Opiates, Cocaine & Fermented Apples: How our ancestors got high for the sake of evolution.

Ever had one of those nights where you’ve had several too many? Maybe you’ve woken up Sunday morning, last night’s makeup smeared across your face, shoes still on, and no recollection of how you even made it back to your bed in one piece? The flashbacks start – distorted images of lines of tequila shots, getting low to Flo-Rida, your new best friends you met in the bathroom that you probably wouldn’t be able to pick out in a line-up. Images of you heading home, coming across a school, passing out in the classroom doorway, waking up to a crowd of scared children.

Okay, maybe not that last part. That’s just creepy. But that is exactly what happened at a country school in Sweden in 2006. But it wasn’t a twenty-something girl after a night on the Scrumpys harassing the innocent children of Sweden.

 

It was a drunk moose.

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That’s right, a drunk moose spent a whole week lurking around the school, hiding in classrooms, charging at the children, and generally acting crazy. When the teachers decided that enough was enough and the bender had to stop, local police were called to the scene. When asked what had caused the moose’s erratic and aggressive behaviour, police commander Jan Caiman pointed to the schools apple trees as the culprit. Piles of fermenting apples were collecting on the ground, enticing the moose with their sweet aroma, and ultimately getting it wasted.

This isn’t a standalone case – Sweden’s problem with drunken moose are well documented, with reported cases of the animals crashing parties at retirement villages, getting caught in trees, and starting orgies in people’s back-gardens. It’s even hypothesised that one was responsible for the murder of a Loftahammer woman, Agnes Westlund.

And it turns out it’s not just moose that like to experiment with mind-altering substances, with several other species of animals being caught engaging in similar behaviour.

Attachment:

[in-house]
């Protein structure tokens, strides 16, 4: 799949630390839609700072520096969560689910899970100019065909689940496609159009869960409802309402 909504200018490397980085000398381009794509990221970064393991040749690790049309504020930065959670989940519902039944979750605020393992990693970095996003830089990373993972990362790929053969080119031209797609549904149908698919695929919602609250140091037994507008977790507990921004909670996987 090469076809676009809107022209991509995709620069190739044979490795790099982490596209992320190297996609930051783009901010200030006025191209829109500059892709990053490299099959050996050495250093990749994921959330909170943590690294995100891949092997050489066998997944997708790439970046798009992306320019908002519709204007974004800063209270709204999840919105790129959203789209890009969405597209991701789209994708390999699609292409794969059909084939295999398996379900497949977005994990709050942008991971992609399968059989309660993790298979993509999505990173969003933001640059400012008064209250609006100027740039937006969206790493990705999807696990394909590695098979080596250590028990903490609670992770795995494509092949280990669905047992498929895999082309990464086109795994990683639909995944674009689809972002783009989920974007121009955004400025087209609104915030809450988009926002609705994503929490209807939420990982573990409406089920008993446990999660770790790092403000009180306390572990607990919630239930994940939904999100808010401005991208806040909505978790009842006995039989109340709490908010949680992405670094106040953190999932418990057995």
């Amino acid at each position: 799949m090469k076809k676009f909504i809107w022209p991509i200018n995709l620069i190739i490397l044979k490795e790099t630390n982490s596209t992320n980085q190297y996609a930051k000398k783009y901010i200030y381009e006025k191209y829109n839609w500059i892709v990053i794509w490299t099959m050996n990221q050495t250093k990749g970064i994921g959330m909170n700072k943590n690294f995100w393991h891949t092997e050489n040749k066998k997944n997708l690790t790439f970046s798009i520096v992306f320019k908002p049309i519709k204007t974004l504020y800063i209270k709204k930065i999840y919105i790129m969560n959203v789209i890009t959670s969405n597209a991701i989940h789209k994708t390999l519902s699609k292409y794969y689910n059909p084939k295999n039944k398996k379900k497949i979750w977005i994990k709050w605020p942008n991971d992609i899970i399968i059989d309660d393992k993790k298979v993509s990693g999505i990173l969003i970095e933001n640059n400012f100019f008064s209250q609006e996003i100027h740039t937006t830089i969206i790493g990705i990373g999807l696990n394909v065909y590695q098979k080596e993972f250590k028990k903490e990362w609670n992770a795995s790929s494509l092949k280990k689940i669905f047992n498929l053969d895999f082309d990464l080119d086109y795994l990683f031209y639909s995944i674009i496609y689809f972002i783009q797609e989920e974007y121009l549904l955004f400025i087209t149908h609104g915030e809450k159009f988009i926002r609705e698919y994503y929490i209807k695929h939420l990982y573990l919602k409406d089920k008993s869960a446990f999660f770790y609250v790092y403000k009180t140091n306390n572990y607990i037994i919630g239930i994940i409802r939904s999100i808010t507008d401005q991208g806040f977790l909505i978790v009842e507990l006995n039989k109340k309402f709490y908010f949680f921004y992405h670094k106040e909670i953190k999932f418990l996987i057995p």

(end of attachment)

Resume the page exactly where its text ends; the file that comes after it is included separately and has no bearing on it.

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In the canopies of some of the world’s largest rainforests, lemurs and capuchin monkeys have developed a penchant for poisonous millipedes. Gently biting the bugs to provoke them, these animals have been seen rubbing the millipedes all over their fur. The cocktail of defensive chemicals that are released are believed to ward off parasites and disease-carrying mosquitoes, but soon after application the primates drift into a blissful intoxicated trance.

Young dolphins are also known to seek a similar trance-like state, with their drug of choice being the puffer fish. After careful chewing, the agitated puffer fish is manipulated into releasing a powerful nerve toxin, which when consumed causes the dolphin to zone out and float towards the water’s surface. No health-benefits can be associated with this behaviour, leading zoologists to believe that it is purely recreational. In one instance, the dolphins were even seen passing the fish around a circle, a behaviour very similar to a bong being passed around a teenage dorm room.

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A pod of dolphins, potentially looking for their next fix? (GIF is authors own)

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Jaguars are also known to consume the psychoactive leaves of jungle vines, which heighten their senses and make them better at hunting, but also cause them to roll around in a state of ecstasy if they eat too much. It’s a common fact amongst farmers that horses like to overdo it on the Locoweed, a highly intoxicating and addictive plant found in certain farming areas, which over time can cause the animal to lose weight and show signs of depression. Wallabies were recently a topic of a parliamentary hearing in Tasmania, as their continual raiding and destruction of the local poppy fields was detrimentally impacting the production of painkillers. The animals were found devouring the opium laden flowers, getting high as a kite and bouncing around in circles for hours on end.